1. Gender
  2. Age
  3. Ethnicity
  4. Family history
  5. Certain medical disorders
  6. Certain medications

However, there are a lot that you can change:

  1. Smoking
  2. Insufficient exercise
  3. Excessive alcohol consumption
  4. Low body mass index
  5. Poor nutrition
  6. Vitamin D deficiency
  7. Frequent falls

Take this ‘are you at risk?’ questionnaire on the National Osteoporosis society now.

exercise for osteoporosis

How can Physiotherapy and Clinical Pilates help?

Physiotherapists and Clinical Pilates Instructors are able to discuss your risk factors with you, and assess your muscle strength, mobility and balance. We will look at your current exercise profile. Then, using our assessment findings, we will put together an effective and safe exercise programme focusing on bone health.

These programmes will usually focus on strengthening the anti-gravity muscles – the calves, glutes, spinal extensors and triceps in the upper body. These muscles help to keep your body upright by maintaining good posture and supporting your bones. Hunched spines for people with osteoporosis are more likely to suffer breaks and reduce your quality of life. This makes exercising to maintain posture and a well-aligned spine vital.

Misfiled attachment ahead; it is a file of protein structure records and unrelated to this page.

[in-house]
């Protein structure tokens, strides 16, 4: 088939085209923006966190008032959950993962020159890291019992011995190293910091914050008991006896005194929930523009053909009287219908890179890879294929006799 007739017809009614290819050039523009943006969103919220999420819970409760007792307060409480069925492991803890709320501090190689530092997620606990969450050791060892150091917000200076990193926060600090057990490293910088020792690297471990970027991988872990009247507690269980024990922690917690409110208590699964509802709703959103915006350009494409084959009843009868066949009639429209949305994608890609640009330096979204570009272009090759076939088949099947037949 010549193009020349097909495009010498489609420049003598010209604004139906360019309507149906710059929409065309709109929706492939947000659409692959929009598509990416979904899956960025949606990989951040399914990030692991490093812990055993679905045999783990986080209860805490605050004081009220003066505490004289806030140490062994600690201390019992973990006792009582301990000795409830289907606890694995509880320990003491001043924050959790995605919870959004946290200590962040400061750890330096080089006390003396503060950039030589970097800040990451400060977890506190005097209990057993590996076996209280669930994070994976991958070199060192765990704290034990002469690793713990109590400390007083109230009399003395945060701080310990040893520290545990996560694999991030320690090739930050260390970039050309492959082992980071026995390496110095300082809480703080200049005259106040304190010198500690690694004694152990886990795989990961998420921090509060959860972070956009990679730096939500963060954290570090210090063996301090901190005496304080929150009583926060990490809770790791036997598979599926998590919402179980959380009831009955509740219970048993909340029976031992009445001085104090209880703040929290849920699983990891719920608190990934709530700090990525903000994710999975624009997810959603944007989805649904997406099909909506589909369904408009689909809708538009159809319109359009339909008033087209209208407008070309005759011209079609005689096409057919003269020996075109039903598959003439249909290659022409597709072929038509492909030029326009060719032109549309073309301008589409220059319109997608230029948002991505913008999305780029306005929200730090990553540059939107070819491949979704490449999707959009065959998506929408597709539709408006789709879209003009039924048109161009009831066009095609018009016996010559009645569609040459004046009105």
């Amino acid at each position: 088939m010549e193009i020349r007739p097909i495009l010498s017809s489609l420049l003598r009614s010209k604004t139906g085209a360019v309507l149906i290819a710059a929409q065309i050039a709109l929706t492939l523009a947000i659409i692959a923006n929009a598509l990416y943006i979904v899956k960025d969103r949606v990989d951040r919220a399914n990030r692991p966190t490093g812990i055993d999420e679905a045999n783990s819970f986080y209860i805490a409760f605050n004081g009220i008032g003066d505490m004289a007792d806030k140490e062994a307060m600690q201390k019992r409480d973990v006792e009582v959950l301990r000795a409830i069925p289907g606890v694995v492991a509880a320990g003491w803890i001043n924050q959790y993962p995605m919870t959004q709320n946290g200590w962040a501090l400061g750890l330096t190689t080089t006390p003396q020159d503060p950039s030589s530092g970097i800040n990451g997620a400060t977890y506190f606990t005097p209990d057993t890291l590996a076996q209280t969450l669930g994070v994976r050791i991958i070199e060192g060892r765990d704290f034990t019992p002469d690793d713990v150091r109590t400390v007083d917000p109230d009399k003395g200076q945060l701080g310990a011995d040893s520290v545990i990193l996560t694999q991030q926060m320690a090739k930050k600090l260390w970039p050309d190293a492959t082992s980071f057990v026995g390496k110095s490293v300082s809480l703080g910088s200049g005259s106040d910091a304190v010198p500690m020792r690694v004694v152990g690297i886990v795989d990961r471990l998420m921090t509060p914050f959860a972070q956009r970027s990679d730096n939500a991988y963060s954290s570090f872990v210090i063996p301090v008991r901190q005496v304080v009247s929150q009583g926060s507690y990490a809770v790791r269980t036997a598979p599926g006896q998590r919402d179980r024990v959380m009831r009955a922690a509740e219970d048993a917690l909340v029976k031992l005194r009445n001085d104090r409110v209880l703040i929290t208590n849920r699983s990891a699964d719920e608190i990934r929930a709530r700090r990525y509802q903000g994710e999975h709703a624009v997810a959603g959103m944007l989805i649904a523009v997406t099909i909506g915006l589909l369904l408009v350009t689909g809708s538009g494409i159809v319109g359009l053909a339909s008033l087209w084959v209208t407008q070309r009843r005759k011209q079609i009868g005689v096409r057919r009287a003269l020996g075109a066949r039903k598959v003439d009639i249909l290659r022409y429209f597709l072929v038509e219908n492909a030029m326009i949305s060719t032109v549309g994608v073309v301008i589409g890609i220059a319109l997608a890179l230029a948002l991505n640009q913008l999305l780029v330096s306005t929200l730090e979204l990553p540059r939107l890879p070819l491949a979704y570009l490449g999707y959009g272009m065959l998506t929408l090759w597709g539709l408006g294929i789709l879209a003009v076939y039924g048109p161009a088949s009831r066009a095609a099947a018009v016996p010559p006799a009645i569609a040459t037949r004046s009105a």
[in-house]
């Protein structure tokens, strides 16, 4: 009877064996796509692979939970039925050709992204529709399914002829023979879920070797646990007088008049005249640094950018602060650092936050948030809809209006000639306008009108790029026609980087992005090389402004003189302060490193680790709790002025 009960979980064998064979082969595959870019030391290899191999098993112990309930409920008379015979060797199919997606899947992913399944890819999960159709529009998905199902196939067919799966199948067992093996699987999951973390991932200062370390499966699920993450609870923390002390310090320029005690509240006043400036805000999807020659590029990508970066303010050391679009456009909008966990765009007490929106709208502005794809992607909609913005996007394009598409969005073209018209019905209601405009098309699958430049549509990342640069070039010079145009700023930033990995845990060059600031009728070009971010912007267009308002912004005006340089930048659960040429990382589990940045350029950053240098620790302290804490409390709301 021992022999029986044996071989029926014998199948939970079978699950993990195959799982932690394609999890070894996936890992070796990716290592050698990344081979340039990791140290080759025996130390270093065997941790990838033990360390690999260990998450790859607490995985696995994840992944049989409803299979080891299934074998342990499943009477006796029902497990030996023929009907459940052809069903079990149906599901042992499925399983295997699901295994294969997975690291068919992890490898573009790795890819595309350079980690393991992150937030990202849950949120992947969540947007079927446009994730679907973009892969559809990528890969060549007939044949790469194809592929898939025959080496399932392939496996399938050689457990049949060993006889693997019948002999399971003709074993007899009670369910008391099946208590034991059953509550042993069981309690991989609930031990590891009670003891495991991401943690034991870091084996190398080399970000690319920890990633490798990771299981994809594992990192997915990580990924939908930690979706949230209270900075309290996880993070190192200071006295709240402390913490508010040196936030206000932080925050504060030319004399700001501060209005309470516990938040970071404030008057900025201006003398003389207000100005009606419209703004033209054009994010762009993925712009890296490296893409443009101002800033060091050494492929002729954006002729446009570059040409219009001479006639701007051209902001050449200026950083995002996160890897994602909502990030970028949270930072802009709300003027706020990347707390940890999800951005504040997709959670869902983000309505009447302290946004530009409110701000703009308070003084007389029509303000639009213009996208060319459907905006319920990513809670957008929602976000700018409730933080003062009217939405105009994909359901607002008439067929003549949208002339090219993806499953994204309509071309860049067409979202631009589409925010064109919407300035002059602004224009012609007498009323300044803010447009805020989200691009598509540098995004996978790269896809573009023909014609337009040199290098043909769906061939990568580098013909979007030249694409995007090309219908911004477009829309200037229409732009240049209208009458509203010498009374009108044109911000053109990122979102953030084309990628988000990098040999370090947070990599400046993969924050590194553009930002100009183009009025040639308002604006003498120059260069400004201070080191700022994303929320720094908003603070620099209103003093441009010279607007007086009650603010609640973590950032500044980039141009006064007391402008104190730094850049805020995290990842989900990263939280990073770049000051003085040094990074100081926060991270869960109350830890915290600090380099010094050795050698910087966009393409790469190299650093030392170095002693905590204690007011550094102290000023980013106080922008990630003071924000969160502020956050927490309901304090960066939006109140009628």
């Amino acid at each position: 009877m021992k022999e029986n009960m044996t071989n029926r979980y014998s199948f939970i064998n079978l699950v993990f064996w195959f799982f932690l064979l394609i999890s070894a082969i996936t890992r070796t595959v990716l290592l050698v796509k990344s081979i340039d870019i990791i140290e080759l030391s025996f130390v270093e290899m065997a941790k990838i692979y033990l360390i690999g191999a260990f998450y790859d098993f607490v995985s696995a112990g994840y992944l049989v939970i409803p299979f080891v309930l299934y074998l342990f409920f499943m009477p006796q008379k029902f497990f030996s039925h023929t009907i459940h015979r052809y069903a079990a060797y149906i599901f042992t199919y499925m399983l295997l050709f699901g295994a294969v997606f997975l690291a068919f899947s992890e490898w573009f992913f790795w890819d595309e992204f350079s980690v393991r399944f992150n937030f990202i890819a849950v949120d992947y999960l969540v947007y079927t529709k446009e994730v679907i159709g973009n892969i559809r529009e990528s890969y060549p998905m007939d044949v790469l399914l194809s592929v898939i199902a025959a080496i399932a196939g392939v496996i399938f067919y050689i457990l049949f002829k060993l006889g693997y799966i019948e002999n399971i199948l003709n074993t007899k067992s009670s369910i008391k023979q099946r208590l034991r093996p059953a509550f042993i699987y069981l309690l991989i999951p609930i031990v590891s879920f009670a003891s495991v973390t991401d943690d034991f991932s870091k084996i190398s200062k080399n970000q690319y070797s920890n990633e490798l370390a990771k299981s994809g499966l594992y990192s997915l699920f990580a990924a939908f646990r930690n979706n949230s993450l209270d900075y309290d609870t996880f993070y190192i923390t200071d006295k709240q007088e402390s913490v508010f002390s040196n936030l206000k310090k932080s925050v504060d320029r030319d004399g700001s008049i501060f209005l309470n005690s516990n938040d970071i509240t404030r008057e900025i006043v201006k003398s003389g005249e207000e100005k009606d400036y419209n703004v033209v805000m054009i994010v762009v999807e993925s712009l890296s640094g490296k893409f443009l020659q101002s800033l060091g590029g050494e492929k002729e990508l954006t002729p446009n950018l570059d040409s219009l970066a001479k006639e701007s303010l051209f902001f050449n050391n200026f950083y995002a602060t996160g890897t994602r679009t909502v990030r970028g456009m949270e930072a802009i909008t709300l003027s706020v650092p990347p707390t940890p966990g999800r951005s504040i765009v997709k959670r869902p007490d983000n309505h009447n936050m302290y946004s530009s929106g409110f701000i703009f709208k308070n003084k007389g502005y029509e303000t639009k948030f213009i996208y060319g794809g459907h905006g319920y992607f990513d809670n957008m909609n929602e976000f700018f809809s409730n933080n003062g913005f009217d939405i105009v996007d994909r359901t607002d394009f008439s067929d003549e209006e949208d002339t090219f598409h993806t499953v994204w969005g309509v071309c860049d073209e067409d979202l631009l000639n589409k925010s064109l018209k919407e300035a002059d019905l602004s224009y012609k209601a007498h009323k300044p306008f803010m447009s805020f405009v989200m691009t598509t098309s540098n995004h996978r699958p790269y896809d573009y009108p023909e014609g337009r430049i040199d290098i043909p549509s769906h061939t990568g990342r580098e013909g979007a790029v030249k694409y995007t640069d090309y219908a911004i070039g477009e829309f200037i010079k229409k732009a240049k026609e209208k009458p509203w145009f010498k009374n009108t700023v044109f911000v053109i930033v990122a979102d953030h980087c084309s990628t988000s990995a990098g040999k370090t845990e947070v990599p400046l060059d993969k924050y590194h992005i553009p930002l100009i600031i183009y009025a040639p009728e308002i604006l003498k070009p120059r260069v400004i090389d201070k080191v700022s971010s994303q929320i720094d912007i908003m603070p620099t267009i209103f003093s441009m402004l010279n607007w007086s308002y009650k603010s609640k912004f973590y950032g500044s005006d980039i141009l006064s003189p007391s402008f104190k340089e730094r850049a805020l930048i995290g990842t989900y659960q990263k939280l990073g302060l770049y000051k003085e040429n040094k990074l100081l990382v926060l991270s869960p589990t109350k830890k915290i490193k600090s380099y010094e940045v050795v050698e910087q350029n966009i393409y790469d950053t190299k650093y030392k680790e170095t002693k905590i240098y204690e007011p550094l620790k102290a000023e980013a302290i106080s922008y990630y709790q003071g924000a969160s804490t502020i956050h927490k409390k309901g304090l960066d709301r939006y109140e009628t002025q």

Clinical Pilates is an also effective in this respect. This is because it is a form of exercise known for maintaining good posture and strengthening the supportive muscles around your spine and hips. As a low-impact form of exercise, it is also complements strength training or impact sports to create a balanced workout.
For those suffering with an osteoporotic bone break, Physiotherapy and Pilates together can be effective for symptom relief. A combination of these two methods will also help rehabilitate you so that you can return to full activity levels.

Want to know more about osteoporosis?

If you have concerns about osteoporosis, talk to a Clinical Pilates instructor. Our team at Complete Pilates are all trained to safely treat clients with concerns regarding their bone health. We can create manageable, appropriate, on-going exercise plans to keep you healthy and fracture-free. We are also able to refer you to other specialist partners if we feel you are at higher risk and need further investigations or medical input.

Look out for our upcoming blogs on how to exercise for bone health! If you are worried about a diagnosis of osteoporosis and want to talk to someone just get in touch. Otherwise book today to see how we can help you on your exercise journey.

Get started – book today
Education is key:

These blogs are designed to give information to everyone, however, it is important to remember that everyone is different! If you have not seen one of our therapists and have any questions about injuries, what you have read or whether this may be useful to you, please just ask. We are more than happy to help anyone and point you in the right direction. Our biggest belief is that education is key. The more you understand about your injury, illness and movement, the more you are likely to improve.

If you are not sure whether this is for you, simply get in touch. We are here to help!